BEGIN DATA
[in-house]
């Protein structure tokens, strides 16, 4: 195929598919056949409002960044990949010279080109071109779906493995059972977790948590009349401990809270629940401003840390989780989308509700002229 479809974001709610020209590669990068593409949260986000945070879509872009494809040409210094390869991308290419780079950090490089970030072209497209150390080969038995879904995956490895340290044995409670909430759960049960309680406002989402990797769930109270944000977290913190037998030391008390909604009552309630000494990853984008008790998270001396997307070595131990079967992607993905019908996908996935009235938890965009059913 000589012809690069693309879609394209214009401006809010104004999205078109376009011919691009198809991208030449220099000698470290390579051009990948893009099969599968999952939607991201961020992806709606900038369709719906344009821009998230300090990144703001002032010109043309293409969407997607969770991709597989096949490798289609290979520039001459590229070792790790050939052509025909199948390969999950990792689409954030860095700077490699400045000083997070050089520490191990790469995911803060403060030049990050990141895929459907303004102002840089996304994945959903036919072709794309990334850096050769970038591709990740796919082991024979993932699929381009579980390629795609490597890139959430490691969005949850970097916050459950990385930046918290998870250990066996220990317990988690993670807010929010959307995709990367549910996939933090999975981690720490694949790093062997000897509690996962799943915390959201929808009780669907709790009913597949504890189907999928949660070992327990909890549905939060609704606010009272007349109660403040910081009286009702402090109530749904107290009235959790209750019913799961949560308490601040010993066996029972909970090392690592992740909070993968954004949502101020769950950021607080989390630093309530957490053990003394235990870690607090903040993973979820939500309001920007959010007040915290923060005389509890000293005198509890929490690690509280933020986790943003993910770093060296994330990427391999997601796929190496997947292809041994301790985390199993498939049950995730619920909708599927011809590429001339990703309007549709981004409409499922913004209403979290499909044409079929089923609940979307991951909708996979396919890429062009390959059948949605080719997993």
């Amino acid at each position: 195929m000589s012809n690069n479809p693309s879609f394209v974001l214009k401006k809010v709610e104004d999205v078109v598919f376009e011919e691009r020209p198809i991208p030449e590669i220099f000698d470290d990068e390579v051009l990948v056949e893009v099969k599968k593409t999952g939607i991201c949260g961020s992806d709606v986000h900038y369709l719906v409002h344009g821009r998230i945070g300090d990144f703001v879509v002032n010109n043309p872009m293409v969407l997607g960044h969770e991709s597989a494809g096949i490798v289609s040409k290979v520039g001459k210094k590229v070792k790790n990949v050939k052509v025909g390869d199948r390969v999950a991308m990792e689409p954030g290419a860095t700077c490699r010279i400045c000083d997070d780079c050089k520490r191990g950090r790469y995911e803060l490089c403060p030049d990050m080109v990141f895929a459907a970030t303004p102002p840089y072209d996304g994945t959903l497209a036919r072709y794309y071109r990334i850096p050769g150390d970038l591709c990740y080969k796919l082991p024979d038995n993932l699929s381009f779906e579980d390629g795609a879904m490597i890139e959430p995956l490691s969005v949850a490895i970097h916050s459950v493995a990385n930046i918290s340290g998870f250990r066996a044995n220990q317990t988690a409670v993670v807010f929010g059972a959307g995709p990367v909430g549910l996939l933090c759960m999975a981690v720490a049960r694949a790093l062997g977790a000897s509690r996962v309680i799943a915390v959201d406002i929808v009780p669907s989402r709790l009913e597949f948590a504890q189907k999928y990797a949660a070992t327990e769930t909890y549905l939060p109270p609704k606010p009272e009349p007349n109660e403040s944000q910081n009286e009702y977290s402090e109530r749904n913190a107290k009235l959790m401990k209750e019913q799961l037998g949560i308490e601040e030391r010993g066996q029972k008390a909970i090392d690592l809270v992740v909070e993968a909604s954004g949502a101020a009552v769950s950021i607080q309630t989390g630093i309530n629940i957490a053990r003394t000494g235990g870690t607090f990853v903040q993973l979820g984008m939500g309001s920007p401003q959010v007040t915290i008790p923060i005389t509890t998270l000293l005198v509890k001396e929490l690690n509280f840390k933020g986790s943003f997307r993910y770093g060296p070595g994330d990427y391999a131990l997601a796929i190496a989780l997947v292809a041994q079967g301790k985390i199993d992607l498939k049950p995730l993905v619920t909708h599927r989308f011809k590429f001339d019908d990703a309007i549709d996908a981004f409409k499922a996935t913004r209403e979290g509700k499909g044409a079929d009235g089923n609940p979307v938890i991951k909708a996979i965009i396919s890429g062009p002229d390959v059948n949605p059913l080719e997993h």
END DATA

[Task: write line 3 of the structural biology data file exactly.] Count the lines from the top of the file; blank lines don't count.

């Amino acid at each position: 195929m000589s012809n690069n479809p693309s879609f394209v974001l214009k401006k809010v709610e104004d999205v078109v598919f376009e011919e691009r020209p198809i991208p030449e590669i220099f000698d470290d990068e390579v051009l990948v056949e893009v099969k599968k593409t999952g939607i991201c949260g961020s992806d709606v986000h900038y369709l719906v409002h344009g821009r998230i945070g300090d990144f703001v879509v002032n010109n043309p872009m293409v969407l997607g960044h969770e991709s597989a494809g096949i490798v289609s040409k290979v520039g001459k210094k590229v070792k790790n990949v050939k052509v025909g390869d199948r390969v999950a991308m990792e689409p954030g290419a860095t700077c490699r010279i400045c000083d997070d780079c050089k520490r191990g950090r790469y995911e803060l490089c403060p030049d990050m080109v990141f895929a459907a970030t303004p102002p840089y072209d996304g994945t959903l497209a036919r072709y794309y071109r990334i850096p050769g150390d970038l591709c990740y080969k796919l082991p024979d038995n993932l699929s381009f779906e579980d390629g795609a879904m490597i890139e959430p995956l490691s969005v949850a490895i970097h916050s459950v493995a990385n930046i918290s340290g998870f250990r066996a044995n220990q317990t988690a409670v993670v807010f929010g059972a959307g995709p990367v909430g549910l996939l933090c759960m999975a981690v720490a049960r694949a790093l062997g977790a000897s509690r996962v309680i799943a915390v959201d406002i929808v009780p669907s989402r709790l009913e597949f948590a504890q189907k999928y990797a949660a070992t327990e769930t909890y549905l939060p109270p609704k606010p009272e009349p007349n109660e403040s944000q910081n009286e009702y977290s402090e109530r749904n913190a107290k009235l959790m401990k209750e019913q799961l037998g949560i308490e601040e030391r010993g066996q029972k008390a909970i090392d690592l809270v992740v909070e993968a909604s954004g949502a101020a009552v769950s950021i607080q309630t989390g630093i309530n629940i957490a053990r003394t000494g235990g870690t607090f990853v903040q993973l979820g984008m939500g309001s920007p401003q959010v007040t915290i008790p923060i005389t509890t998270l000293l005198v509890k001396e929490l690690n509280f840390k933020g986790s943003f997307r993910y770093g060296p070595g994330d990427y391999a131990l997601a796929i190496a989780l997947v292809a041994q079967g301790k985390i199993d992607l498939k049950p995730l993905v619920t909708h599927r989308f011809k590429f001339d019908d990703a309007i549709d996908a981004f409409k499922a996935t913004r209403e979290g509700k499909g044409a079929d009235g089923n609940p979307v938890i991951k909708a996979i965009i396919s890429g062009p002229d390959v059948n949605p059913l080719e997993h």